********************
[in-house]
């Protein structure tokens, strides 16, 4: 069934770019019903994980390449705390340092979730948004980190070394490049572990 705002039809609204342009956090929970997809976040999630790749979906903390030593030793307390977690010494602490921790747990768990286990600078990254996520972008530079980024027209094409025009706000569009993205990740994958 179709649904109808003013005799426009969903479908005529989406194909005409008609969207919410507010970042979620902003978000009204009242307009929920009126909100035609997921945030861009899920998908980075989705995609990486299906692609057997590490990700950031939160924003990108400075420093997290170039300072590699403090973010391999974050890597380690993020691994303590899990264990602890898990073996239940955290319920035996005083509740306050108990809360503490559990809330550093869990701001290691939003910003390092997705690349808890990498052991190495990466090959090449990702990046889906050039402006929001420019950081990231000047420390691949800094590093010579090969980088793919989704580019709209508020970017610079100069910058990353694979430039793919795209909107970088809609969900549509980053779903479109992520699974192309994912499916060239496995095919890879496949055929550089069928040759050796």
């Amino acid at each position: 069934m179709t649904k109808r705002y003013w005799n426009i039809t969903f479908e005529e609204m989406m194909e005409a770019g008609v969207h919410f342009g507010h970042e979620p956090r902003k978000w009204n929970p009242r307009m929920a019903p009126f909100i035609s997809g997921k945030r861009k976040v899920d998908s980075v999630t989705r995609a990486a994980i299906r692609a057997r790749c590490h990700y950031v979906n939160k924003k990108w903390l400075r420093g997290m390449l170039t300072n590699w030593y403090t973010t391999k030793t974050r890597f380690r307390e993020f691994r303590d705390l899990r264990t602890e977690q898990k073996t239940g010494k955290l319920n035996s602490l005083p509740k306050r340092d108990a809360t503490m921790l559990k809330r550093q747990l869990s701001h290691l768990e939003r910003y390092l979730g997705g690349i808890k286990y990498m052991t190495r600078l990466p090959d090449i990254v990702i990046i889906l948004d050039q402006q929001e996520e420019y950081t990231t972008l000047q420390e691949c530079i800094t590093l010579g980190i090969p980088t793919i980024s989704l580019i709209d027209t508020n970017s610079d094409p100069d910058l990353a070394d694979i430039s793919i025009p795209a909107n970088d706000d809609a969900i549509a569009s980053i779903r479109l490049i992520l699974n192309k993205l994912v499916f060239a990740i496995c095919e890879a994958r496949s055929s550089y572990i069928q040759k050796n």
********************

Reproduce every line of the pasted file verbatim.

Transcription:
[in-house]
């Protein structure tokens, strides 16, 4: 069934770019019903994980390449705390340092979730948004980190070394490049572990 705002039809609204342009956090929970997809976040999630790749979906903390030593030793307390977690010494602490921790747990768990286990600078990254996520972008530079980024027209094409025009706000569009993205990740994958 179709649904109808003013005799426009969903479908005529989406194909005409008609969207919410507010970042979620902003978000009204009242307009929920009126909100035609997921945030861009899920998908980075989705995609990486299906692609057997590490990700950031939160924003990108400075420093997290170039300072590699403090973010391999974050890597380690993020691994303590899990264990602890898990073996239940955290319920035996005083509740306050108990809360503490559990809330550093869990701001290691939003910003390092997705690349808890990498052991190495990466090959090449990702990046889906050039402006929001420019950081990231000047420390691949800094590093010579090969980088793919989704580019709209508020970017610079100069910058990353694979430039793919795209909107970088809609969900549509980053779903479109992520699974192309994912499916060239496995095919890879496949055929550089069928040759050796």
């Amino acid at each position: 069934m179709t649904k109808r705002y003013w005799n426009i039809t969903f479908e005529e609204m989406m194909e005409a770019g008609v969207h919410f342009g507010h970042e979620p956090r902003k978000w009204n929970p009242r307009m929920a019903p009126f909100i035609s997809g997921k945030r861009k976040v899920d998908s980075v999630t989705r995609a990486a994980i299906r692609a057997r790749c590490h990700y950031v979906n939160k924003k990108w903390l400075r420093g997290m390449l170039t300072n590699w030593y403090t973010t391999k030793t974050r890597f380690r307390e993020f691994r303590d705390l899990r264990t602890e977690q898990k073996t239940g010494k955290l319920n035996s602490l005083p509740k306050r340092d108990a809360t503490m921790l559990k809330r550093q747990l869990s701001h290691l768990e939003r910003y390092l979730g997705g690349i808890k286990y990498m052991t190495r600078l990466p090959d090449i990254v990702i990046i889906l948004d050039q402006q929001e996520e420019y950081t990231t972008l000047q420390e691949c530079i800094t590093l010579g980190i090969p980088t793919i980024s989704l580019i709209d027209t508020n970017s610079d094409p100069d910058l990353a070394d694979i430039s793919i025009p795209a909107n970088d706000d809609a969900i549509a569009s980053i779903r479109l490049i992520l699974n192309k993205l994912v499916f060239a990740i496995c095919e890879a994958r496949s055929s550089y572990i069928q040759k050796n």